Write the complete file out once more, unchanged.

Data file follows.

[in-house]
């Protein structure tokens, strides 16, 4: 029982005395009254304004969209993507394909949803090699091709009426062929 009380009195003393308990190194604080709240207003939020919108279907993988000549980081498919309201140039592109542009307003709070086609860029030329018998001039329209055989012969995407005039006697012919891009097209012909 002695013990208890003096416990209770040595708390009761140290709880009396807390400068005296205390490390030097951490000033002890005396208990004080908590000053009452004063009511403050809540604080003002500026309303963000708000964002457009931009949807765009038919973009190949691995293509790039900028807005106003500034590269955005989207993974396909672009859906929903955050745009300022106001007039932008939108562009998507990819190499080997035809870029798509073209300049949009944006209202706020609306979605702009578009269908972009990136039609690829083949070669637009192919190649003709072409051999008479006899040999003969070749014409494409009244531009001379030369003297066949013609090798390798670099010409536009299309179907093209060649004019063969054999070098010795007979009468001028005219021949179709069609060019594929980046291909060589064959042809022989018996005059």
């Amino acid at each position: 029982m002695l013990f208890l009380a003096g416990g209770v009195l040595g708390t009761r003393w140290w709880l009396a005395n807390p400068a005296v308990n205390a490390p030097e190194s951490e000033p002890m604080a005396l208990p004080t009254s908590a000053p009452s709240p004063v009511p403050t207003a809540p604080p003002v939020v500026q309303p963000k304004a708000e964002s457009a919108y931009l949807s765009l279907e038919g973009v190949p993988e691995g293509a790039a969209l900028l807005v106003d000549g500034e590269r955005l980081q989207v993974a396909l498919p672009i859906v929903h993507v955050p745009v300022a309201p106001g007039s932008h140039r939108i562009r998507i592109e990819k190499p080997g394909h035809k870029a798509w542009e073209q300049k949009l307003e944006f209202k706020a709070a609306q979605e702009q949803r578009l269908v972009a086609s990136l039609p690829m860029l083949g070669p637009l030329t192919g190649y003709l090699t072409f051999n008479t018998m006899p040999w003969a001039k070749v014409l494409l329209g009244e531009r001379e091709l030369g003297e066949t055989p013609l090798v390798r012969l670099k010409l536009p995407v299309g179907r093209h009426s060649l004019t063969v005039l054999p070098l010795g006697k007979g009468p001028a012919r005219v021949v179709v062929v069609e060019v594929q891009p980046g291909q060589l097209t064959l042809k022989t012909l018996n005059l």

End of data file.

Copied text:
[in-house]
């Protein structure tokens, strides 16, 4: 029982005395009254304004969209993507394909949803090699091709009426062929 009380009195003393308990190194604080709240207003939020919108279907993988000549980081498919309201140039592109542009307003709070086609860029030329018998001039329209055989012969995407005039006697012919891009097209012909 002695013990208890003096416990209770040595708390009761140290709880009396807390400068005296205390490390030097951490000033002890005396208990004080908590000053009452004063009511403050809540604080003002500026309303963000708000964002457009931009949807765009038919973009190949691995293509790039900028807005106003500034590269955005989207993974396909672009859906929903955050745009300022106001007039932008939108562009998507990819190499080997035809870029798509073209300049949009944006209202706020609306979605702009578009269908972009990136039609690829083949070669637009192919190649003709072409051999008479006899040999003969070749014409494409009244531009001379030369003297066949013609090798390798670099010409536009299309179907093209060649004019063969054999070098010795007979009468001028005219021949179709069609060019594929980046291909060589064959042809022989018996005059």
């Amino acid at each position: 029982m002695l013990f208890l009380a003096g416990g209770v009195l040595g708390t009761r003393w140290w709880l009396a005395n807390p400068a005296v308990n205390a490390p030097e190194s951490e000033p002890m604080a005396l208990p004080t009254s908590a000053p009452s709240p004063v009511p403050t207003a809540p604080p003002v939020v500026q309303p963000k304004a708000e964002s457009a919108y931009l949807s765009l279907e038919g973009v190949p993988e691995g293509a790039a969209l900028l807005v106003d000549g500034e590269r955005l980081q989207v993974a396909l498919p672009i859906v929903h993507v955050p745009v300022a309201p106001g007039s932008h140039r939108i562009r998507i592109e990819k190499p080997g394909h035809k870029a798509w542009e073209q300049k949009l307003e944006f209202k706020a709070a609306q979605e702009q949803r578009l269908v972009a086609s990136l039609p690829m860029l083949g070669p637009l030329t192919g190649y003709l090699t072409f051999n008479t018998m006899p040999w003969a001039k070749v014409l494409l329209g009244e531009r001379e091709l030369g003297e066949t055989p013609l090798v390798r012969l670099k010409l536009p995407v299309g179907r093209h009426s060649l004019t063969v005039l054999p070098l010795g006697k007979g009468p001028a012919r005219v021949v179709v062929v069609e060019v594929q891009p980046g291909q060589l097209t064959l042809k022989t012909l018996n005059l």